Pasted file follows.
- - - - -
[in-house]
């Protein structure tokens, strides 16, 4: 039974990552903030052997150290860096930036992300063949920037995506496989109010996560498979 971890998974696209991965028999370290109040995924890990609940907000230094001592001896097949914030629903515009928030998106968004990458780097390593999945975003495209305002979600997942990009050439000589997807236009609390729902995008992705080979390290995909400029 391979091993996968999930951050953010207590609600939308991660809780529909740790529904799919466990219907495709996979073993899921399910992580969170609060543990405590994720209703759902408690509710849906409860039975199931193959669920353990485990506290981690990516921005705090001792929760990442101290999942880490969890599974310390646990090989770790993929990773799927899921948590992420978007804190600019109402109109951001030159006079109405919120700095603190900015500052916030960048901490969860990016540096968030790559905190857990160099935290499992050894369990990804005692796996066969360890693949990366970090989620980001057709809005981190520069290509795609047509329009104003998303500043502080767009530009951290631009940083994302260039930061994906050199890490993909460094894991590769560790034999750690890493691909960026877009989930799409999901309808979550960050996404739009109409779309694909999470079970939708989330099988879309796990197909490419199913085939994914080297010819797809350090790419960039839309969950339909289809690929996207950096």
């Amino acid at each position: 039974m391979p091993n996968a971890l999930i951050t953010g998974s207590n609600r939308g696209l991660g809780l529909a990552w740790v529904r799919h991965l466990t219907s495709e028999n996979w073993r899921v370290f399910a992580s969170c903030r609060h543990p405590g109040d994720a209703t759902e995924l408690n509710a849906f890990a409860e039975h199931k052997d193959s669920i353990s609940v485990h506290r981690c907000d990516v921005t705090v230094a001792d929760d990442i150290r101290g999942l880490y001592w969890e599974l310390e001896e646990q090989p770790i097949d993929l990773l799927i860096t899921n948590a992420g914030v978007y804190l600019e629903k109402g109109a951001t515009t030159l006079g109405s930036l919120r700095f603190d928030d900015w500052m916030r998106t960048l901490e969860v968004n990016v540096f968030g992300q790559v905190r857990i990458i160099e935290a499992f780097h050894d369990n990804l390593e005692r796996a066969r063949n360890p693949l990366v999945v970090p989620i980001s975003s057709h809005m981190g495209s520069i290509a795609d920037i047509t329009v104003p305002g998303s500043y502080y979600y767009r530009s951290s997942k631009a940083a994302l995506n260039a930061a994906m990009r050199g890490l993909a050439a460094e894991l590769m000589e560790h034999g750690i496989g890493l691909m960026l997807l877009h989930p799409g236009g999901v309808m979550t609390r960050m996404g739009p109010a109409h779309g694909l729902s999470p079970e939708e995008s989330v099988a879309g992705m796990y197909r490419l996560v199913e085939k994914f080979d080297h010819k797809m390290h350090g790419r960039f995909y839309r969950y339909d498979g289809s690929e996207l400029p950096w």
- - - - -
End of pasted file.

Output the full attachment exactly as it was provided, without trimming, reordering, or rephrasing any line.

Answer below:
[in-house]
């Protein structure tokens, strides 16, 4: 039974990552903030052997150290860096930036992300063949920037995506496989109010996560498979 971890998974696209991965028999370290109040995924890990609940907000230094001592001896097949914030629903515009928030998106968004990458780097390593999945975003495209305002979600997942990009050439000589997807236009609390729902995008992705080979390290995909400029 391979091993996968999930951050953010207590609600939308991660809780529909740790529904799919466990219907495709996979073993899921399910992580969170609060543990405590994720209703759902408690509710849906409860039975199931193959669920353990485990506290981690990516921005705090001792929760990442101290999942880490969890599974310390646990090989770790993929990773799927899921948590992420978007804190600019109402109109951001030159006079109405919120700095603190900015500052916030960048901490969860990016540096968030790559905190857990160099935290499992050894369990990804005692796996066969360890693949990366970090989620980001057709809005981190520069290509795609047509329009104003998303500043502080767009530009951290631009940083994302260039930061994906050199890490993909460094894991590769560790034999750690890493691909960026877009989930799409999901309808979550960050996404739009109409779309694909999470079970939708989330099988879309796990197909490419199913085939994914080297010819797809350090790419960039839309969950339909289809690929996207950096």
């Amino acid at each position: 039974m391979p091993n996968a971890l999930i951050t953010g998974s207590n609600r939308g696209l991660g809780l529909a990552w740790v529904r799919h991965l466990t219907s495709e028999n996979w073993r899921v370290f399910a992580s969170c903030r609060h543990p405590g109040d994720a209703t759902e995924l408690n509710a849906f890990a409860e039975h199931k052997d193959s669920i353990s609940v485990h506290r981690c907000d990516v921005t705090v230094a001792d929760d990442i150290r101290g999942l880490y001592w969890e599974l310390e001896e646990q090989p770790i097949d993929l990773l799927i860096t899921n948590a992420g914030v978007y804190l600019e629903k109402g109109a951001t515009t030159l006079g109405s930036l919120r700095f603190d928030d900015w500052m916030r998106t960048l901490e969860v968004n990016v540096f968030g992300q790559v905190r857990i990458i160099e935290a499992f780097h050894d369990n990804l390593e005692r796996a066969r063949n360890p693949l990366v999945v970090p989620i980001s975003s057709h809005m981190g495209s520069i290509a795609d920037i047509t329009v104003p305002g998303s500043y502080y979600y767009r530009s951290s997942k631009a940083a994302l995506n260039a930061a994906m990009r050199g890490l993909a050439a460094e894991l590769m000589e560790h034999g750690i496989g890493l691909m960026l997807l877009h989930p799409g236009g999901v309808m979550t609390r960050m996404g739009p109010a109409h779309g694909l729902s999470p079970e939708e995008s989330v099988a879309g992705m796990y197909r490419l996560v199913e085939k994914f080979d080297h010819k797809m390290h350090g790419r960039f995909y839309r969950y339909d498979g289809s690929e996207l400029p950096w």